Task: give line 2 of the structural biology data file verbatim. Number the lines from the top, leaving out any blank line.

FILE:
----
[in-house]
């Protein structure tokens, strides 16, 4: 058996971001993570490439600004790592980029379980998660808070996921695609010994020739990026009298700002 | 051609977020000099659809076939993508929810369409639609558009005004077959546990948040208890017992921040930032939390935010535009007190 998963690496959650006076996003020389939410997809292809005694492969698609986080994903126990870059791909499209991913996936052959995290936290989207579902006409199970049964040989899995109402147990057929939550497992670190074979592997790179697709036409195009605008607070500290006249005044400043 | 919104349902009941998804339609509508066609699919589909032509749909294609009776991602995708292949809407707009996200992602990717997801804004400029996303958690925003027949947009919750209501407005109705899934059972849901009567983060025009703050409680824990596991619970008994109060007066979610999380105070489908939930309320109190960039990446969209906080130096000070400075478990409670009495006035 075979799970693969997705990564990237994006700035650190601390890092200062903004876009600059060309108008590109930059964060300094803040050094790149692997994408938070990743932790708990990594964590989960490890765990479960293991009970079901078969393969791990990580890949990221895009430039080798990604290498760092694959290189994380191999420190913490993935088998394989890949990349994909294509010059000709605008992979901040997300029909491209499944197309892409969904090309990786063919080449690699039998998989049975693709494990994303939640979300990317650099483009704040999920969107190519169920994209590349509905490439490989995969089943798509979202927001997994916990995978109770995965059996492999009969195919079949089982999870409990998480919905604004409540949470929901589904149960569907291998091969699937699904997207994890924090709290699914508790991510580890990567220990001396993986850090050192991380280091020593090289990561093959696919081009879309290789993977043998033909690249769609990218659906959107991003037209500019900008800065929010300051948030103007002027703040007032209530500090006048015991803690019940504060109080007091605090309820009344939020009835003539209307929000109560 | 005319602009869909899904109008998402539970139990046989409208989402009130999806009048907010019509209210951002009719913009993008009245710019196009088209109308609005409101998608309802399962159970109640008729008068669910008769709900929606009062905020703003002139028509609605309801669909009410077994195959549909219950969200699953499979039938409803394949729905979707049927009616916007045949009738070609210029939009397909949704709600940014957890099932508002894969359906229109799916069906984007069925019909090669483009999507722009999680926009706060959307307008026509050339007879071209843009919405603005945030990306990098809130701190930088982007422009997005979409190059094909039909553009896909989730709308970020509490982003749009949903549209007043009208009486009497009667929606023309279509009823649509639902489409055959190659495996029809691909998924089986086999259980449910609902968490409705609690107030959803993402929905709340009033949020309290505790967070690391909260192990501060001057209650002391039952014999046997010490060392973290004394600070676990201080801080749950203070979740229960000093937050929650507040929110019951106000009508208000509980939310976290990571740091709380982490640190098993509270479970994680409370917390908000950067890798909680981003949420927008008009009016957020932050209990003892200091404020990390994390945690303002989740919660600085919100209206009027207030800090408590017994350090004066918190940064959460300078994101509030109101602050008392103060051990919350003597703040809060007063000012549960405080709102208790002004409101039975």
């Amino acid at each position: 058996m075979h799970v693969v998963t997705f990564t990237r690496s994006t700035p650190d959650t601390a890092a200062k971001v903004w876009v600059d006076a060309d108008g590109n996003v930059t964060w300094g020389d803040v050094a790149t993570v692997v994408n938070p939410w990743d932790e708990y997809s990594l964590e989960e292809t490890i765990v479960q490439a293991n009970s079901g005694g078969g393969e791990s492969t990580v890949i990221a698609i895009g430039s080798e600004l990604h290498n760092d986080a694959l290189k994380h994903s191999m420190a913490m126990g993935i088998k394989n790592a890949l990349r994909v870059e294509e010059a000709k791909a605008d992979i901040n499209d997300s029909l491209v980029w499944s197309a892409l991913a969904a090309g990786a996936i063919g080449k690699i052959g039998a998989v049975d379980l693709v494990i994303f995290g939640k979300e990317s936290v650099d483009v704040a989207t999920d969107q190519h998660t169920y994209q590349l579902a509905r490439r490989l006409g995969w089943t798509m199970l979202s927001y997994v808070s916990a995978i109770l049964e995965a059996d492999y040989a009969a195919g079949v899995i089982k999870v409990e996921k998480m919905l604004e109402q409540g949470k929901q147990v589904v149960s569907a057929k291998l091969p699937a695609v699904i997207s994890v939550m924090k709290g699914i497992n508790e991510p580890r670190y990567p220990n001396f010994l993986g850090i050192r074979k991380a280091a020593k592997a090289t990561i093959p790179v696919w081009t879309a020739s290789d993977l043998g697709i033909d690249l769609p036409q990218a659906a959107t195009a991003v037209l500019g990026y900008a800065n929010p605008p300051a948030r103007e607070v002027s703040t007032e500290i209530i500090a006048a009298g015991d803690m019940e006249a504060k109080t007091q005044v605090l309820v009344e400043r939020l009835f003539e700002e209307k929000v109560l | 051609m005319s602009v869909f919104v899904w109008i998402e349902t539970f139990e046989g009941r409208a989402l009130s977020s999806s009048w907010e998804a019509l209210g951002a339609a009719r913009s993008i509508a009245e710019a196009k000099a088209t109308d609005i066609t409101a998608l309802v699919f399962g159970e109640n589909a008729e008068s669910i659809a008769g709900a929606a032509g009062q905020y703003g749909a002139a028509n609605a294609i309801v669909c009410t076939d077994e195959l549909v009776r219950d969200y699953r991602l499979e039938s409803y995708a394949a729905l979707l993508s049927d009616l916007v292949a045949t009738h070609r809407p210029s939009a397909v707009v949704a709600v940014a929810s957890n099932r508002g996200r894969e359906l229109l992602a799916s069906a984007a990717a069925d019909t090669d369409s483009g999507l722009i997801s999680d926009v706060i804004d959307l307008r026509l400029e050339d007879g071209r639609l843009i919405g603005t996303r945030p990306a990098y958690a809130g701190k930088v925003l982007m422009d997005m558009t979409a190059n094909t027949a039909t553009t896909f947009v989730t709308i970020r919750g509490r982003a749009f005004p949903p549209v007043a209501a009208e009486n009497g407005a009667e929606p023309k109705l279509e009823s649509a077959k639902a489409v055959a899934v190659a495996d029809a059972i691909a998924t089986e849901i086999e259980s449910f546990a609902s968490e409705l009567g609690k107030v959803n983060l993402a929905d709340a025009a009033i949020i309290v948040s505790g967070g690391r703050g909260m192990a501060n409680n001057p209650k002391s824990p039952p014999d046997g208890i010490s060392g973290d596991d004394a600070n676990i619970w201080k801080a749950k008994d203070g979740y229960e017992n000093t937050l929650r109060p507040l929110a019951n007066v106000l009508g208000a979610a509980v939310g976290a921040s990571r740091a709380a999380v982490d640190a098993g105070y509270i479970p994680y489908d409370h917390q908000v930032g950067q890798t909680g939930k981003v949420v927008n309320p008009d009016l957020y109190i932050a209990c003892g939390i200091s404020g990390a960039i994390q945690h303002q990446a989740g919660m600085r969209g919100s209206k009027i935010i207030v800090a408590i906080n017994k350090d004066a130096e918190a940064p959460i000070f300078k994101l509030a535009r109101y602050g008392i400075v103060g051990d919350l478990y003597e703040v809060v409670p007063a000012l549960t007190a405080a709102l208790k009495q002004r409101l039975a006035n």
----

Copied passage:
């Protein structure tokens, strides 16, 4: 058996971001993570490439600004790592980029379980998660808070996921695609010994020739990026009298700002 | 051609977020000099659809076939993508929810369409639609558009005004077959546990948040208890017992921040930032939390935010535009007190 998963690496959650006076996003020389939410997809292809005694492969698609986080994903126990870059791909499209991913996936052959995290936290989207579902006409199970049964040989899995109402147990057929939550497992670190074979592997790179697709036409195009605008607070500290006249005044400043 | 919104349902009941998804339609509508066609699919589909032509749909294609009776991602995708292949809407707009996200992602990717997801804004400029996303958690925003027949947009919750209501407005109705899934059972849901009567983060025009703050409680824990596991619970008994109060007066979610999380105070489908939930309320109190960039990446969209906080130096000070400075478990409670009495006035 075979799970693969997705990564990237994006700035650190601390890092200062903004876009600059060309108008590109930059964060300094803040050094790149692997994408938070990743932790708990990594964590989960490890765990479960293991009970079901078969393969791990990580890949990221895009430039080798990604290498760092694959290189994380191999420190913490993935088998394989890949990349994909294509010059000709605008992979901040997300029909491209499944197309892409969904090309990786063919080449690699039998998989049975693709494990994303939640979300990317650099483009704040999920969107190519169920994209590349509905490439490989995969089943798509979202927001997994916990995978109770995965059996492999009969195919079949089982999870409990998480919905604004409540949470929901589904149960569907291998091969699937699904997207994890924090709290699914508790991510580890990567220990001396993986850090050192991380280091020593090289990561093959696919081009879309290789993977043998033909690249769609990218659906959107991003037209500019900008800065929010300051948030103007002027703040007032209530500090006048015991803690019940504060109080007091605090309820009344939020009835003539209307929000109560 | 005319602009869909899904109008998402539970139990046989409208989402009130999806009048907010019509209210951002009719913009993008009245710019196009088209109308609005409101998608309802399962159970109640008729008068669910008769709900929606009062905020703003002139028509609605309801669909009410077994195959549909219950969200699953499979039938409803394949729905979707049927009616916007045949009738070609210029939009397909949704709600940014957890099932508002894969359906229109799916069906984007069925019909090669483009999507722009999680926009706060959307307008026509050339007879071209843009919405603005945030990306990098809130701190930088982007422009997005979409190059094909039909553009896909989730709308970020509490982003749009949903549209007043009208009486009497009667929606023309279509009823649509639902489409055959190659495996029809691909998924089986086999259980449910609902968490409705609690107030959803993402929905709340009033949020309290505790967070690391909260192990501060001057209650002391039952014999046997010490060392973290004394600070676990201080801080749950203070979740229960000093937050929650507040929110019951106000009508208000509980939310976290990571740091709380982490640190098993509270479970994680409370917390908000950067890798909680981003949420927008008009009016957020932050209990003892200091404020990390994390945690303002989740919660600085919100209206009027207030800090408590017994350090004066918190940064959460300078994101509030109101602050008392103060051990919350003597703040809060007063000012549960405080709102208790002004409101039975």